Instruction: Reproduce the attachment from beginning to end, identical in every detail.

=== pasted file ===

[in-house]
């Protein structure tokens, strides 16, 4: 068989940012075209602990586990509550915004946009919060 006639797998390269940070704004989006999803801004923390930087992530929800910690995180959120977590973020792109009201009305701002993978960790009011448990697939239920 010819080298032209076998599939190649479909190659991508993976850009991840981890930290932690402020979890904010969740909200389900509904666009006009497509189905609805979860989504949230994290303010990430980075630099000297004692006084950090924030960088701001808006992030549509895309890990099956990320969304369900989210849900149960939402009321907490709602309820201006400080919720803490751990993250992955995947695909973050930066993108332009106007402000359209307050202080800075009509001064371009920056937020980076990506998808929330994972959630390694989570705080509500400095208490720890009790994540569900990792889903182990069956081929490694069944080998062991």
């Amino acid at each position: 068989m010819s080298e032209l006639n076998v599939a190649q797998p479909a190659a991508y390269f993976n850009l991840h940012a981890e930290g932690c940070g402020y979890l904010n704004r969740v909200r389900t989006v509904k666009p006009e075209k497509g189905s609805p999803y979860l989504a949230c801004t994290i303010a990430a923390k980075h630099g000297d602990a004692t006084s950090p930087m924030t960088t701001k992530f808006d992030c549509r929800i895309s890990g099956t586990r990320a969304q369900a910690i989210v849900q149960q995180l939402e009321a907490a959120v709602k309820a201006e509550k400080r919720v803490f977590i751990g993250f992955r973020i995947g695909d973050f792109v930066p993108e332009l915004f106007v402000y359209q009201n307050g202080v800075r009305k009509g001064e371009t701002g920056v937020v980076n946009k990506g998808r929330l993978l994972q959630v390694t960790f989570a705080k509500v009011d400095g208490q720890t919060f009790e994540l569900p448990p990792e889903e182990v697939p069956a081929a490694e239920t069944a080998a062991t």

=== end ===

[in-house]
């Protein structure tokens, strides 16, 4: 068989940012075209602990586990509550915004946009919060 006639797998390269940070704004989006999803801004923390930087992530929800910690995180959120977590973020792109009201009305701002993978960790009011448990697939239920 010819080298032209076998599939190649479909190659991508993976850009991840981890930290932690402020979890904010969740909200389900509904666009006009497509189905609805979860989504949230994290303010990430980075630099000297004692006084950090924030960088701001808006992030549509895309890990099956990320969304369900989210849900149960939402009321907490709602309820201006400080919720803490751990993250992955995947695909973050930066993108332009106007402000359209307050202080800075009509001064371009920056937020980076990506998808929330994972959630390694989570705080509500400095208490720890009790994540569900990792889903182990069956081929490694069944080998062991």
């Amino acid at each position: 068989m010819s080298e032209l006639n076998v599939a190649q797998p479909a190659a991508y390269f993976n850009l991840h940012a981890e930290g932690c940070g402020y979890l904010n704004r969740v909200r389900t989006v509904k666009p006009e075209k497509g189905s609805p999803y979860l989504a949230c801004t994290i303010a990430a923390k980075h630099g000297d602990a004692t006084s950090p930087m924030t960088t701001k992530f808006d992030c549509r929800i895309s890990g099956t586990r990320a969304q369900a910690i989210v849900q149960q995180l939402e009321a907490a959120v709602k309820a201006e509550k400080r919720v803490f977590i751990g993250f992955r973020i995947g695909d973050f792109v930066p993108e332009l915004f106007v402000y359209q009201n307050g202080v800075r009305k009509g001064e371009t701002g920056v937020v980076n946009k990506g998808r929330l993978l994972q959630v390694t960790f989570a705080k509500v009011d400095g208490q720890t919060f009790e994540l569900p448990p990792e889903e182990v697939p069956a081929a490694e239920t069944a080998a062991t």